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King Crimson - The Power To Believe CD (album) cover

THE POWER TO BELIEVE

King Crimson

 

Eclectic Prog

3.97 | 1153 ratings

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Tylosand Ektorp
5 stars This is the album that gave me back the power to believe in KC. Much heavier, more emotional and fun than their previous album Construction of Light, The Power to Believe is the hardest hitting album from Crimson since Red and their best studio album since Discipline from 1981. The album starts with a beautiful processed accapella version of "The Power to Believe." Reiterated in different forms throughout the album, TPTB acts as a unifying theme not unlike "Peace" on In the Wake of Posiedon, KC's second album. Then CRUNCH! The instrumental "Level Five" pastes your ears back with blasts of avant-math-metal. The third number "Eyes Wide Open" is a bitterweet "pop" song about missed oportunities by Adrian Belew and is one of the best songs on the CD. The ending coda is especially emotionaly charged and uplifting. If radio weren't so market researched/preprogrammed these days I'd say it could be a hit.

Heavy and dark, Level Five recalls the album Red, but thats not the only nod to the past on this album. Others songs bring to mind Starless and Bible Black or Discipline era material. "Dangerous Curves" sounds like an electronica influenced conflation of "The Talking Drum" from Larks Tongue in Aspic and "Mars" also from In The Wake of Posiedon. Robert Fripps guitar playing recalls and updates styles he's used throughout his history in Crimson: from fast unison lines, avant-metal, to soundscape electronica, etc... But rather than merely aping the past, Fripp and company have made "The Power To Believe" both a culmination of everything that made past Crimson great, and a step forward.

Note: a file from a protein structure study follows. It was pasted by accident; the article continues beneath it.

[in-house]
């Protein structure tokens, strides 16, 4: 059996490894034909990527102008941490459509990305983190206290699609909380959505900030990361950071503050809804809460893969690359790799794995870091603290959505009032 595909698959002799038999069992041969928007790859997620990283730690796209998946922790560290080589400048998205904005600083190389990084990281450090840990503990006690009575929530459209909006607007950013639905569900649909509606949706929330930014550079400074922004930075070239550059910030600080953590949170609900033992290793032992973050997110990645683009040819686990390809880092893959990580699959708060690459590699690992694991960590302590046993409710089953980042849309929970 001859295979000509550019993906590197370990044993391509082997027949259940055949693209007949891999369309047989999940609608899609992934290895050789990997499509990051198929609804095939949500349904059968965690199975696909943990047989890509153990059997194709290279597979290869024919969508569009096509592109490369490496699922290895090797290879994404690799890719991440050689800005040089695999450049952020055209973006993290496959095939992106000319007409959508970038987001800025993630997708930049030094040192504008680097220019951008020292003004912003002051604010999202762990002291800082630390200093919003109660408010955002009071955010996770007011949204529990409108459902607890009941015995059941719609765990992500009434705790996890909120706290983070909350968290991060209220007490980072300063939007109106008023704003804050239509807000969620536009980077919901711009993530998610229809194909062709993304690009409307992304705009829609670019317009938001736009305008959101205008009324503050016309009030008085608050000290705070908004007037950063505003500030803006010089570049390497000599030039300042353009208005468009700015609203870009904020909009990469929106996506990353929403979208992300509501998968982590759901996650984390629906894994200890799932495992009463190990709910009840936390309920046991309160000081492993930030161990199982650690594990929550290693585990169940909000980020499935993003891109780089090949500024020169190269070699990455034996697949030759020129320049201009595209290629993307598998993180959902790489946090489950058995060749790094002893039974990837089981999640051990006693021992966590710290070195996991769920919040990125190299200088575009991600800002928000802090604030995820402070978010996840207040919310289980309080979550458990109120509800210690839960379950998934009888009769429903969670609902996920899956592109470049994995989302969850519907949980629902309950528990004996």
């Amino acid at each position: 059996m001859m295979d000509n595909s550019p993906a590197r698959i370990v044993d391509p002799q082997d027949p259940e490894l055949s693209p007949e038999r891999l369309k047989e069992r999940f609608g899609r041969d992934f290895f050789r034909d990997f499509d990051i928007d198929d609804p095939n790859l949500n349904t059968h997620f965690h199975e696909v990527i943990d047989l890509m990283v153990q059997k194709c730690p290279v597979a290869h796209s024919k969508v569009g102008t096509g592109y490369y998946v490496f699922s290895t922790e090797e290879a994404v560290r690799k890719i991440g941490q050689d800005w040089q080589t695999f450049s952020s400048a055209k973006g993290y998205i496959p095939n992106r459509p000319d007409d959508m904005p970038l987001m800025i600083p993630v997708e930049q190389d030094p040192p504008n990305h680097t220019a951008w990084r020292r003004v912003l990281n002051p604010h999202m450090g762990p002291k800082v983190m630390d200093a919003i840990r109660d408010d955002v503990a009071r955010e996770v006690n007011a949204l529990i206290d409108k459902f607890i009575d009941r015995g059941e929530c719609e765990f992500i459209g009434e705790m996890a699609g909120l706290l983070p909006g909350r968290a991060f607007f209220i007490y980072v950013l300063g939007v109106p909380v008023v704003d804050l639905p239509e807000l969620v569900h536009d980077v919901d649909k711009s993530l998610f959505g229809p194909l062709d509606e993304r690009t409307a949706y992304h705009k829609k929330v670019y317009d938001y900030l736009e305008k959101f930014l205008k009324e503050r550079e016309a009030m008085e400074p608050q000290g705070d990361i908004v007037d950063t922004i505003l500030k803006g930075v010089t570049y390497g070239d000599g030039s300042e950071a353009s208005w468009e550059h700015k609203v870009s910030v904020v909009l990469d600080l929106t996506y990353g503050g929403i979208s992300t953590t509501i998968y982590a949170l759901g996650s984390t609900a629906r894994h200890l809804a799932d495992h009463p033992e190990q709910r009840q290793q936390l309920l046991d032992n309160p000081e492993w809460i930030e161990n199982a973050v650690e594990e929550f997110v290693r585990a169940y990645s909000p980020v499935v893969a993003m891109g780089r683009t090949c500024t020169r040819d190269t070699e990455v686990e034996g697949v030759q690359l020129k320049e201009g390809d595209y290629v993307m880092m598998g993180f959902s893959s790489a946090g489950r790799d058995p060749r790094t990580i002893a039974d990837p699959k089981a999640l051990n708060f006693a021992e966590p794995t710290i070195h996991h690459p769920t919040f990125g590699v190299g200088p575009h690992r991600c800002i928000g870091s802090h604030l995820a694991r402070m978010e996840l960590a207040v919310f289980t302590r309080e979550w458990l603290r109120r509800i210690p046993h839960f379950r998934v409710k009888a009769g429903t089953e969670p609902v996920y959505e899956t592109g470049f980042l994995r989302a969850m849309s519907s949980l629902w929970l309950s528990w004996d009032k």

The playing on TPTB is confident and adventurous. Certainly the band benefited from doing the improvisation oriented Projects. A "fractalization," in Fripp's words, of the double trio, ie different arrangements of the then six members of K.C. playing live improvised music. (Check out the Projects boxed set) That they've been a quartet for two albums has also strengthened Crimson. Every persons role in the band is more clearly deliniated, its easier for four guys to listen to one another. Not to mention that its much easier to write for four people than six. There are tight composed songs, spacey soundscapes and improvised, almost electronica sounding pieces. Crimson easily pull off disciplined circular rhythm patterns, and odd "Indicipline"-like time signatures. Amazing all around playing from every member.

Most notatable is the incredible acoustic and electronic drumming of Pat Mastelloto. In fact Fripp has been quoted as saying that Pat is a rock drummer, so Crimson wanted to make a rock, more riff based album so that he could really shine. Well they did and he does. Trey Gunn on Warr guitar is also an absolute monster. He's by far a better player than Tony Levin but not as funky or groove oriented. His solo on "The Power To Believe II" is wonderful, though you have to see Trey live to truly appreciate how really good he is. Adrian Belew as usual is an absolutely smoking lead guitarist. But his vocals on TPTB really shine and have an unusually emotional resonance. They're just great, ranging from hopefull, to critical, to humorous (not something you'd usually think of when discussing King Crimson)

The "Power to Believe" is an album that looks to the past but resolutely, and with hope, marches forward. Its heavy, playful, serious, emotionally touching and has a wide variety of sounds and dynamics. A friend of mine who has given up on rock as an artform gave what I think is the perfect review: "This album makes me believe that its still possible to make interesting rock music."

Tylosand Ektorp | 5/5 |

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